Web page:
In a Chilean little town, the son of an uprooted couple, formed by a rigorous communist father and a loving but weak mother, tries to pave his own path in a society that does not understand their Jewish-Ukrainian origins.
A former circus artist escapes from a mental hospital to rejoin his armless mother - the leader of a strange religious cult - and is forced to enact brutal murders in her name as he becomes "her arms".
Hollywood studios would only let Alejandro Jodorowsky make the film provided that it would be 1h 50 mins long. Jodorowsky declined, stating that he wanted to make approximately a 15 hour long film. See more »
Chris Foss, Artist - DUNE:
In an ideal world he wouldn't have needed a script. You could have set Alejandro down and he would have talked the story, you know. He would have said the words.
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If you loved El Topo and The Holy Mountain in the 1970s, even if you think that you've now grown up and put such mystical mumbo-jumbo behind you, you've still got to see this documentary about a movie that was never made. How, you may ask, can a film be made about another film that never existed? Well, in the tale spun by Alejandro (and his tale- telling, even in his broken English, is as fine as that of Spalding Gray), someone told him about the book Dune, by Frank Herbert, and, at a time when producers were willing to shower Alejandro with money, Alejandro said, "That will be my next movie." He had not read the book. It's not clear from the movie that he EVER read the book. But he went about hiring the best illustrators to create the most fantastic storyboard ever made, a huge volume the size of an artbook merged with the Unabridged Oxford, that illustrated the complete film, beginning to end. It only roughly corresponded to the novel, but to Alejandro, that did not matter. He told the story that he wanted to tell, about how one messianic figure, Paul (who would be depicted by Alejandro's son), would liberate, not just the planet Arrakus, but the entire universe. And all of this would have been depicted visually with special effects, in 1974.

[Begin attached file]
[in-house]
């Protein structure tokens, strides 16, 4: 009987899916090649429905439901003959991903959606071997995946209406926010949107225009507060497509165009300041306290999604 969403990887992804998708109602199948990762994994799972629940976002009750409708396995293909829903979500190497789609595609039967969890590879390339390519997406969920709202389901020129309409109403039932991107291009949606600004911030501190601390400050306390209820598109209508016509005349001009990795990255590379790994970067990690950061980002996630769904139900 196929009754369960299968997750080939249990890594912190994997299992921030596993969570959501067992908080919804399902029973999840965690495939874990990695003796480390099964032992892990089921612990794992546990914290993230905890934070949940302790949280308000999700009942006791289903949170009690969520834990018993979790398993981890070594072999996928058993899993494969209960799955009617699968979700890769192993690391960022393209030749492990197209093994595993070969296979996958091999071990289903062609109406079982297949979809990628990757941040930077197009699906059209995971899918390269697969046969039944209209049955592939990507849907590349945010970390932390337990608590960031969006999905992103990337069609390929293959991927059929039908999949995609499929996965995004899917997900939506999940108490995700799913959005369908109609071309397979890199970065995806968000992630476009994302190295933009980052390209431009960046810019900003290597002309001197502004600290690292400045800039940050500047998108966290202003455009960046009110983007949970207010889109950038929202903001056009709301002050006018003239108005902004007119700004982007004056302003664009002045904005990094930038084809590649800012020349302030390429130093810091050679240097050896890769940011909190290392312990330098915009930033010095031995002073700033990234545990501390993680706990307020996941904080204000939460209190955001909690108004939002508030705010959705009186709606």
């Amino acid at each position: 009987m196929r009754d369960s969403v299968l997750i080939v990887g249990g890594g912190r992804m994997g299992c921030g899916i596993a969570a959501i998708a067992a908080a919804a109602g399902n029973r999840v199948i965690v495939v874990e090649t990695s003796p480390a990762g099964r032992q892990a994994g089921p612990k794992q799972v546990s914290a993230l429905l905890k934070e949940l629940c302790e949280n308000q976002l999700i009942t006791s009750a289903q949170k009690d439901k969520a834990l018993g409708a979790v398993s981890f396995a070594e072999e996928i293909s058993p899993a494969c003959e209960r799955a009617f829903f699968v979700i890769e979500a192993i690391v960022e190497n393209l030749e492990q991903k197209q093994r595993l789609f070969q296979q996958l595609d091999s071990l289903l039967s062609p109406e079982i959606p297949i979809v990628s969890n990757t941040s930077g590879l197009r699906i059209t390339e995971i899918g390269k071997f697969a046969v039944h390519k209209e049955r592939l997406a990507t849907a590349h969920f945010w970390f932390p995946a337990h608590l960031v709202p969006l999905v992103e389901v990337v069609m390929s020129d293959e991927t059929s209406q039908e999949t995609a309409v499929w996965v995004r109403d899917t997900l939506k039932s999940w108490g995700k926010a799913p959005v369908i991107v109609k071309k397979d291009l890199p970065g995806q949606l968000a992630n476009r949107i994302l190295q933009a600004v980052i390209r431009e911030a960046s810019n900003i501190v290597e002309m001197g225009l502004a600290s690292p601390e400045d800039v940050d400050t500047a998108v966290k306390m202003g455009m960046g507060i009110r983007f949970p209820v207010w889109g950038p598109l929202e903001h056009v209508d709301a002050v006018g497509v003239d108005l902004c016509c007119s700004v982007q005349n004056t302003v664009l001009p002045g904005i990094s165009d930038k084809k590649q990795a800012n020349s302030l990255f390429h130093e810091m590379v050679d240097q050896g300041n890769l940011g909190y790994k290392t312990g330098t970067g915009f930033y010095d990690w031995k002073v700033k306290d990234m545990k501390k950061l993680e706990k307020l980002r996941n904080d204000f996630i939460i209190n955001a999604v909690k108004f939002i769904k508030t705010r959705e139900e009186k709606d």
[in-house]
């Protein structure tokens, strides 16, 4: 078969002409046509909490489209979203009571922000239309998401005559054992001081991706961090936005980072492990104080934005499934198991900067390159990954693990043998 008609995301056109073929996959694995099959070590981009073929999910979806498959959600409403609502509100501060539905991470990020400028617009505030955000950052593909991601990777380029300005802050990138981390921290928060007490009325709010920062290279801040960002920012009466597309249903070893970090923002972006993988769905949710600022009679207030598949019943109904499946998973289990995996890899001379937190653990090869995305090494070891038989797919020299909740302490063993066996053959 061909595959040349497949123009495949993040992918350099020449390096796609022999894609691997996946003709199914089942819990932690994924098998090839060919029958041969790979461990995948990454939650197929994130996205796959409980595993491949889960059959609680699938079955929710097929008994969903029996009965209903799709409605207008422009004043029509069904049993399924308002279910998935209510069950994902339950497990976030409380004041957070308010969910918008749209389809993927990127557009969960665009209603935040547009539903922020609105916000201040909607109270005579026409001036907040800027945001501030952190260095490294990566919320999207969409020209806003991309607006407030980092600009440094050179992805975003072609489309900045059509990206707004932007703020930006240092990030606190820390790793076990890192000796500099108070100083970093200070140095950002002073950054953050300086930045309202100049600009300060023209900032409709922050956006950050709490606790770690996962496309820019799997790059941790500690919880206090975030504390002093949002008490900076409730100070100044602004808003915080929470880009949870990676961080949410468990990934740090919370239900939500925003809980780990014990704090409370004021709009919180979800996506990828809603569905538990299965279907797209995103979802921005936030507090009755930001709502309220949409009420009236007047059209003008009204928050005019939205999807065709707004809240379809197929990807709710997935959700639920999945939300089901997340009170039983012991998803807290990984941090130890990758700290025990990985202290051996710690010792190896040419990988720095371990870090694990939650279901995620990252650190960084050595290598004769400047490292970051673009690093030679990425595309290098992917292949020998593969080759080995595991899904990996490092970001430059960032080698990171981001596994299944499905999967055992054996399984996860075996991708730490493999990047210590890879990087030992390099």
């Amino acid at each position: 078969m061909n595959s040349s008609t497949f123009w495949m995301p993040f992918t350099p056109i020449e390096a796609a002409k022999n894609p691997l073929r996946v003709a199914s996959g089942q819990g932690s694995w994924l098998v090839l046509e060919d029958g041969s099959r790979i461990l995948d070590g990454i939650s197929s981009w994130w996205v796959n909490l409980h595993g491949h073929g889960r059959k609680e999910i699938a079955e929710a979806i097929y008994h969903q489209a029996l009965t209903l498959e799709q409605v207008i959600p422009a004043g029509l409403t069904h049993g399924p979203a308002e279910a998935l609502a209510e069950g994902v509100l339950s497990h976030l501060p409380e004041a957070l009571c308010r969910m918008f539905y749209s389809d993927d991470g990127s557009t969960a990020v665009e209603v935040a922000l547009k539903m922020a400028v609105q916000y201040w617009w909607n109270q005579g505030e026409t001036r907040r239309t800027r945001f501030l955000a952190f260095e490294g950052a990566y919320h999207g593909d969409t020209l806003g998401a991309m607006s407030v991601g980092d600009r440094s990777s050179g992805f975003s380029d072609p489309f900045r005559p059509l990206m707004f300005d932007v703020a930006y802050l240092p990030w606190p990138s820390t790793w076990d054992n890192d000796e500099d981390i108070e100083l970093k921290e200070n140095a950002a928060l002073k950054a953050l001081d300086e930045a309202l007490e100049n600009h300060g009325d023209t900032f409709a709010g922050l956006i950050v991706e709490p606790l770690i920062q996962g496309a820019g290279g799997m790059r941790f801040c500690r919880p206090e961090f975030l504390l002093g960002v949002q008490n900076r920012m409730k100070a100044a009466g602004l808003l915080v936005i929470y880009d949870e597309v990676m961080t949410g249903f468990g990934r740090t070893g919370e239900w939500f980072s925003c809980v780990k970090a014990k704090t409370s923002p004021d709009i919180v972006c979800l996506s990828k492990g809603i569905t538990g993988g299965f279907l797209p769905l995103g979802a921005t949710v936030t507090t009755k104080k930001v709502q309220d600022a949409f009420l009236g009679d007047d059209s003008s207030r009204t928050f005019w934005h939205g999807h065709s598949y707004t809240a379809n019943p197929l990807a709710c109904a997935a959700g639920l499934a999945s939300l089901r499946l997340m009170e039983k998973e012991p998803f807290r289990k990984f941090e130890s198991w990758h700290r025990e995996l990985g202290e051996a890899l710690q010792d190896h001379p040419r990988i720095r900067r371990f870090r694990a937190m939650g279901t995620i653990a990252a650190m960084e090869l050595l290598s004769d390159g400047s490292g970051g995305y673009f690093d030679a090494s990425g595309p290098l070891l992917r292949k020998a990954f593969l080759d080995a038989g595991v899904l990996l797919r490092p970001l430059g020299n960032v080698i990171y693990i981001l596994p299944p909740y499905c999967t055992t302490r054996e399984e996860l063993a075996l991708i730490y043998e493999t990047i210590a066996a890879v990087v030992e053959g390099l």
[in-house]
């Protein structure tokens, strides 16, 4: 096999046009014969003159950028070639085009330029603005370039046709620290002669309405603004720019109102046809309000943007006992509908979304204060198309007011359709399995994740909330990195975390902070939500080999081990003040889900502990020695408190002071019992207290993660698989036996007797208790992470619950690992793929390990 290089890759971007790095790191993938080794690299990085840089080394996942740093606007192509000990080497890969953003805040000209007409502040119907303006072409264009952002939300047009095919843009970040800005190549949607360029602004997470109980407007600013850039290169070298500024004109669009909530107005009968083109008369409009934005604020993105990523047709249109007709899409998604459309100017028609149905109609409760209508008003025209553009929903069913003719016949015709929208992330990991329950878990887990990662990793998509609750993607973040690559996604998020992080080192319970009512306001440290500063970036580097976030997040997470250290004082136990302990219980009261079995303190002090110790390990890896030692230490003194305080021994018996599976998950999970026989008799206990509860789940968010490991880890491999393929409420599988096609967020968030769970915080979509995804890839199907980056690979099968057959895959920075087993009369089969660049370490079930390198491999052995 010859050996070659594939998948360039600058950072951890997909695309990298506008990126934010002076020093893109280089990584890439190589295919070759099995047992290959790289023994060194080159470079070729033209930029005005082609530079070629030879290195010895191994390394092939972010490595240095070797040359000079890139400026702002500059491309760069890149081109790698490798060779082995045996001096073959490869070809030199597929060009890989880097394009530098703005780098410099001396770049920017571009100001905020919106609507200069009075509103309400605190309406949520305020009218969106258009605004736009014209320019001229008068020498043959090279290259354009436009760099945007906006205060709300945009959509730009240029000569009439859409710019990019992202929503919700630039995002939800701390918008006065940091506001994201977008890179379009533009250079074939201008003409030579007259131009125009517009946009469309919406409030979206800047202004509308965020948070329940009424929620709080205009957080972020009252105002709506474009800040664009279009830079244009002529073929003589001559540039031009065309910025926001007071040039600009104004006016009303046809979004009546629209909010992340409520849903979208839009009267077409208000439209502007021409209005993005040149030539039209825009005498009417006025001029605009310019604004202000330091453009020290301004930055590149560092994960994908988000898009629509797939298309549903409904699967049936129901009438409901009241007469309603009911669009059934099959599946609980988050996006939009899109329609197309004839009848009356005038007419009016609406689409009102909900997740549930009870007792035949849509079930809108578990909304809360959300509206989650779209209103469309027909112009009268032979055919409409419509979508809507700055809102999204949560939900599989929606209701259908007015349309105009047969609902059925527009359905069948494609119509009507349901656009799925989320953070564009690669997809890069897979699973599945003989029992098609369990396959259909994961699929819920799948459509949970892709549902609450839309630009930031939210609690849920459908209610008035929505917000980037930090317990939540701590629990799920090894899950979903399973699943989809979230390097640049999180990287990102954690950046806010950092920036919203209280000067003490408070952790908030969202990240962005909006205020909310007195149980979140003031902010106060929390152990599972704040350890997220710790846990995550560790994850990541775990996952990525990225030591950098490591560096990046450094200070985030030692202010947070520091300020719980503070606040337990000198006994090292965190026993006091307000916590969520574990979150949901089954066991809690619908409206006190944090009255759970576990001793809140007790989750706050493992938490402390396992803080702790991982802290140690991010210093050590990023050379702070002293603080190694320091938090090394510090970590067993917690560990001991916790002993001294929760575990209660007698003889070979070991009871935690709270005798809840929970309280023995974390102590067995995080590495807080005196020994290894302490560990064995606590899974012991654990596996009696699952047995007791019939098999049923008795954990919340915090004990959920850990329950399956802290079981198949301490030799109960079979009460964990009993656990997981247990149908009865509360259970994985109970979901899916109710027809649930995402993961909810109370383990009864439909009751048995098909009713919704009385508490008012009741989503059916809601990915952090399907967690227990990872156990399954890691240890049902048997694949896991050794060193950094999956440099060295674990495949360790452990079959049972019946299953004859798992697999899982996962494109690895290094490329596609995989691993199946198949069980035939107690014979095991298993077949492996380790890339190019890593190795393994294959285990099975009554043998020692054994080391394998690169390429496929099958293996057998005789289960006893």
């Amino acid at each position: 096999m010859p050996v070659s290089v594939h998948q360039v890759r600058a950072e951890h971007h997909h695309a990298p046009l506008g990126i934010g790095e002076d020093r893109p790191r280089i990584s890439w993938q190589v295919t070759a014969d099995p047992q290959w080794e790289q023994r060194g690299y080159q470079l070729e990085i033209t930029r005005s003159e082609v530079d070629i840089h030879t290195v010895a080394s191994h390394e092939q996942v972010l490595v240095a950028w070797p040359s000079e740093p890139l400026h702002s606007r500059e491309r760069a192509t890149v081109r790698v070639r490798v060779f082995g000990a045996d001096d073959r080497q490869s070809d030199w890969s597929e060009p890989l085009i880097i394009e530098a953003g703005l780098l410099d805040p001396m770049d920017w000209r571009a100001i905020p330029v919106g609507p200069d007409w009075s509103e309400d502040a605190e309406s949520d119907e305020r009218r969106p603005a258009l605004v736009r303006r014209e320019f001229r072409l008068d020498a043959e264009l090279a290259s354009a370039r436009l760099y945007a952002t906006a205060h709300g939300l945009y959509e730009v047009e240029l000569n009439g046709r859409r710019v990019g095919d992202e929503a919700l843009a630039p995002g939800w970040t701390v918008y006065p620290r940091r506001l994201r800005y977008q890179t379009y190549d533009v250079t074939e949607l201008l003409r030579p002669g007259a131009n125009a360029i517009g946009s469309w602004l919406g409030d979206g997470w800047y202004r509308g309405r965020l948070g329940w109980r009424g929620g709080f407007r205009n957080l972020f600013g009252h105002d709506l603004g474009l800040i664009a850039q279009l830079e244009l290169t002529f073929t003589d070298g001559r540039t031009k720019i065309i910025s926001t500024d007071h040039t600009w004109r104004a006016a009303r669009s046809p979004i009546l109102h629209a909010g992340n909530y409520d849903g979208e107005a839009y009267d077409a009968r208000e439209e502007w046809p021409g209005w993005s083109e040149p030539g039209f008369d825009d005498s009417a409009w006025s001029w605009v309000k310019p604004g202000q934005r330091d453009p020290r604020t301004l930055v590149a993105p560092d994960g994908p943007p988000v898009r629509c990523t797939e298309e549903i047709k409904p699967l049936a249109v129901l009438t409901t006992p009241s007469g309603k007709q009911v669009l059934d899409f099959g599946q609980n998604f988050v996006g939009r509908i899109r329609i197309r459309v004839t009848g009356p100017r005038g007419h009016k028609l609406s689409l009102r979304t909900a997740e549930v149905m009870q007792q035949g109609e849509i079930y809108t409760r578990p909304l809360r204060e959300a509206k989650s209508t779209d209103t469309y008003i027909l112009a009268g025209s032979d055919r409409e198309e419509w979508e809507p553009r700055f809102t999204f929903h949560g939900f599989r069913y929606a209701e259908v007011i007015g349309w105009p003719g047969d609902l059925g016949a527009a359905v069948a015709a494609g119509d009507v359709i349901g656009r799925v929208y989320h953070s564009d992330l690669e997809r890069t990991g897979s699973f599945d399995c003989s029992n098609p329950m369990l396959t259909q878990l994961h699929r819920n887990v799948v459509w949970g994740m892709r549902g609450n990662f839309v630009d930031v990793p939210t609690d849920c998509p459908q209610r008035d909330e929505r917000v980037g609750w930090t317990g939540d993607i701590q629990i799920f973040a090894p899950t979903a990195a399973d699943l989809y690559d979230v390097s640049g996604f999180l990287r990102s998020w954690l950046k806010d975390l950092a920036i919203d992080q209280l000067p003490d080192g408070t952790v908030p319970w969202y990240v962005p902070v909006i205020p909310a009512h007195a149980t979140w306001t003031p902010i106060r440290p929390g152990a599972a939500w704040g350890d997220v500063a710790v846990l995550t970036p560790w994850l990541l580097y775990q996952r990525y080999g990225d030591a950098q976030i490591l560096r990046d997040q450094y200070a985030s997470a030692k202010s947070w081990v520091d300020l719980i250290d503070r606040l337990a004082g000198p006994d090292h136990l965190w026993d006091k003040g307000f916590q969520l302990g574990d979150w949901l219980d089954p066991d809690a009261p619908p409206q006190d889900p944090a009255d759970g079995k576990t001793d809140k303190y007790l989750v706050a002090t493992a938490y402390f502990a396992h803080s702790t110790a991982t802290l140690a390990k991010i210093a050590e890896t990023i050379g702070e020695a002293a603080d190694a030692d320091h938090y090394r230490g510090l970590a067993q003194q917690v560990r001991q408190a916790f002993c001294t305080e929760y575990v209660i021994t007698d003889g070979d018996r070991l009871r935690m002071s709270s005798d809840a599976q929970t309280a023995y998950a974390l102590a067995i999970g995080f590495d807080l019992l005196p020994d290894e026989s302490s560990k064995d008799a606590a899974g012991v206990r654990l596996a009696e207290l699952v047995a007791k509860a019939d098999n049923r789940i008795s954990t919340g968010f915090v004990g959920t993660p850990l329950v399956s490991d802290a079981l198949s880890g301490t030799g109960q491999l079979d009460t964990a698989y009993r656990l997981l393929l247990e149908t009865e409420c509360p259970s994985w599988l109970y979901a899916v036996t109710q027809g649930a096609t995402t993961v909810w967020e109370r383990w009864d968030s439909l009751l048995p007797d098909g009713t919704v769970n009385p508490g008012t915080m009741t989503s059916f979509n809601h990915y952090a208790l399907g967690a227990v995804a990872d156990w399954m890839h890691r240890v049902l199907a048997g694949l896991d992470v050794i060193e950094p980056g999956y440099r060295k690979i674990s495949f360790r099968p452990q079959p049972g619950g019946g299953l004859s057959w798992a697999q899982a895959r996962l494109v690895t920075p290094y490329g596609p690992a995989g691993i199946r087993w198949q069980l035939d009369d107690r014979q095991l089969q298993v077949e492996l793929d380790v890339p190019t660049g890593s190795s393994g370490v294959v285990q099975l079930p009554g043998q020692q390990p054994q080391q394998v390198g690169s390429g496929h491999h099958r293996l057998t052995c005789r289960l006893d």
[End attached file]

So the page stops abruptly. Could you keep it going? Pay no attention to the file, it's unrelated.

In Alejandro's tale, this film was $5 million away from being made. And it would have starred David Carradine, Orson Welles, and Salvador Dali, Mick Jagger among others. Alejandro's tales of finding these various stars and offering the roles are fantastical in themselves, and highly dubious, but for my to retell the tales here would spoil some of the best parts of the movie.
I attended the movie with someone who had not seen Alejandro's movies, nor had he read Dune (although it's on his must-read list), but he loved the movie because (1) it's a great tale, and (2) the comic book artists and special effects people that Alejandro employed, and who were working on the film when they pulled the plug, have gone on to great fame in other films and in comic art. And my friend was mostly nonexistent in the 1970s.
I remember Alejandro coming to speak at my college in 1971, and he was spellbinding, and he is still spellbinding in this film.
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